I’ve said it many times before and I will continue to say it. I will marry the first girl who makes me a wonderful risotto.
Risotto is kind of my favorite thing. Or, at least, one of them. My last meal would be risotto and rack of lamb. It’s just so good. If you’ve never eaten it, or if you’ve never made it, today’s your lucky day cause we’re making it!
Risotto is easy. It’s delicious. It’s luxurious. It’s impressive (cause people don’t realize how easy it is). It’s meaningful, because it takes a bit of commitment to make. And it’s incredibly versatile. Once you know how to make risotto, you can play with all kinds of flavor variations.
So here are a few notes on risotto, particularly this recipe:
- Use real butter. For the love of all things holy, use real butter. Unsalted butter.
- Use real parmesan. If it comes in a jar, it doesn’t count. Buy yourself a nice block of parmesan and grate that shit yourself with a microplane. It will completely change how you use parmesan. Freshly grated parmesan gives you a nice, smooth, velvety, melty risotto. Jarred parmesan gives you gritty, pasty, salty risotto. End mini-rant.
- Use shallots. You can use onion if you want to be that way, but shallots are really the way to go. They give nice background flavor and are just all around excellent to use in the kitchen.
- If you have a favorite brand of prosciutto, use that. If not, simply go to the deli counter at your local grocery and ask them to slice you up some prosciutto at their thinnest setting.
- Be patient. This is going to take a little time and a little preparation, but trust me, it’s worth it.
- Taste, taste, taste as you go. This helps with getting just the right amount of seasoning, and is the best way to tell if your rice is done.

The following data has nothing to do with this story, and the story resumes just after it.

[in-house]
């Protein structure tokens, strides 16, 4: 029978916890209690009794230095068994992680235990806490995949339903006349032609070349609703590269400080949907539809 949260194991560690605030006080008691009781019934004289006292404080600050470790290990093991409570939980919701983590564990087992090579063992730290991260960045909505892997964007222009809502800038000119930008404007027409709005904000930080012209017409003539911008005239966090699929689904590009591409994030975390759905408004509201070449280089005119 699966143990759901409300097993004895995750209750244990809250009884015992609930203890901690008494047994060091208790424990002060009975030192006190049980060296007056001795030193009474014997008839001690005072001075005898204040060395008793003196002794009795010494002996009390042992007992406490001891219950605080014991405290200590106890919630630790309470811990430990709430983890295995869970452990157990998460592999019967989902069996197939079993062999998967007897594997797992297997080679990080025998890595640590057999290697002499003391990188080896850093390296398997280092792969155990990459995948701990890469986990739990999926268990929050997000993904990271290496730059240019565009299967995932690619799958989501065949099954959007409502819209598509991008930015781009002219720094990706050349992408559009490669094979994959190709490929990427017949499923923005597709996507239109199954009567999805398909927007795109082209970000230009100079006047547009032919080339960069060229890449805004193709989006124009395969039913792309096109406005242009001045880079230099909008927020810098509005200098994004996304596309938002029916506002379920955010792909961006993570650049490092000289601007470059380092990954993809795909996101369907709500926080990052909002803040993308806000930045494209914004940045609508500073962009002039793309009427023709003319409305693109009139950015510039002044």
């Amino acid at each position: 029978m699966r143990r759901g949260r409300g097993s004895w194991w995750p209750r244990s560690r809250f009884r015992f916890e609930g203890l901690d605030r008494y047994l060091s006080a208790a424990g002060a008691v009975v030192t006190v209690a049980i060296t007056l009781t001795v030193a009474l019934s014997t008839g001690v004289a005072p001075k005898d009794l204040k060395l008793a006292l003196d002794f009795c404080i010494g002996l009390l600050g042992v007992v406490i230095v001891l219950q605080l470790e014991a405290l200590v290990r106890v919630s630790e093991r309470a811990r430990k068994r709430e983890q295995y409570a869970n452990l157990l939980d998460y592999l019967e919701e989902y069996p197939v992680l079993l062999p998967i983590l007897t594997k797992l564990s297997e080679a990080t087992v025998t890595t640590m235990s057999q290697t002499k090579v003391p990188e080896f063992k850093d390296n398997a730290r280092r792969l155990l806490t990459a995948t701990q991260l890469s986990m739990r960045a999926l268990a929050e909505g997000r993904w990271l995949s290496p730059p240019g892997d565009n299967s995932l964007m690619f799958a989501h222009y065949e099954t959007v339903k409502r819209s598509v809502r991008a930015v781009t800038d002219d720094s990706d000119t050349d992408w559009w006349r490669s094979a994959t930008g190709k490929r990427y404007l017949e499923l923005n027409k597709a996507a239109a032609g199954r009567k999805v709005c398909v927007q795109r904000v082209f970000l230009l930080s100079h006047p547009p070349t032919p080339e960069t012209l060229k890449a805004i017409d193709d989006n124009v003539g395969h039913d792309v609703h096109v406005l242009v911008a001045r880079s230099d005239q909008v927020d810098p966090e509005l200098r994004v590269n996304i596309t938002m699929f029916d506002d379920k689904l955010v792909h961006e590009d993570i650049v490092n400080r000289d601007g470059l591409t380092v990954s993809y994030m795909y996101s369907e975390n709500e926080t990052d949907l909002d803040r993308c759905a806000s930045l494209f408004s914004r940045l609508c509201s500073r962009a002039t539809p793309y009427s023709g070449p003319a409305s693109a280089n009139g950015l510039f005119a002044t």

- Your rice should still be a little chewy when done. It should have texture, in the same way pasta can be al dente, so can rice. This rice, especially, should be that way.
- I used goat cheese in this recipe because Erin loves goat cheese.
- I garnished my dish with some microgreens for aesthetics, just cause I had them laying around. Totally not necessary.
So, without further ado, let’s cook some risotto together. To me, risotto is a very personal thing to make for someone else, so love someone with your risotto. Get creative with it. You’ll fall in love with it, I promise.
Thanks for reading, you'll find the recipe below.
Prosciutto, Tomato, and Goat Cheese Risotto
2 cups heavy cream
6 cups chicken stock
Olive oil, as needed
½ cup shallots, finely chopped
½ tsp. dried oregano
½ tsp. dried rosemary
½ tsp. dried thyme
½ tsp. black pepper
7 cloves garlic, minced
2 cups Arborio rice
½ cup dry white wine
6 tbsp. butter, cubed
1 cup freshly grated parmesan
2 large handfuls fresh spinach
3 oz. prosciutto, torn into bite sized pieces
2 roma tomatoes, thinly sliced
4 oz. herbed goat cheese
- Combine cream and stock in a pot on the stove and warm until starting to steam. Do not simmer.
- Over medium-high heat, in a large pan with olive oil, sauté shallots with dried herbs and pepper for 3-4 minutes or until softened. Add garlic and cook for an additional 1-2 min. Add the rice and toast in the pan, stirring occasionally for 2-3 minutes.
- Add the white wine and stir so that the rice absorbs the wine evenly. Once the rice has absorbed the wine, add a ladle of the stock mixture and continue to stir as the rice absorbs evenly. Repeat this process, stirring constantly, until all of the stock has been added and the rice is tender (but not mushy), about 45 minutes.
- Reduce heat to low and add butter and parmesan. Cover, and let stand for 2 minutes. Remove the lid and stir until butter and parmesan are melted and the risotto is creamy. Season with salt. Add spinach, prosciutto, tomatoes, and goat cheese, folding into the risotto until the spinach has wilted. Check seasonings and serve immediately.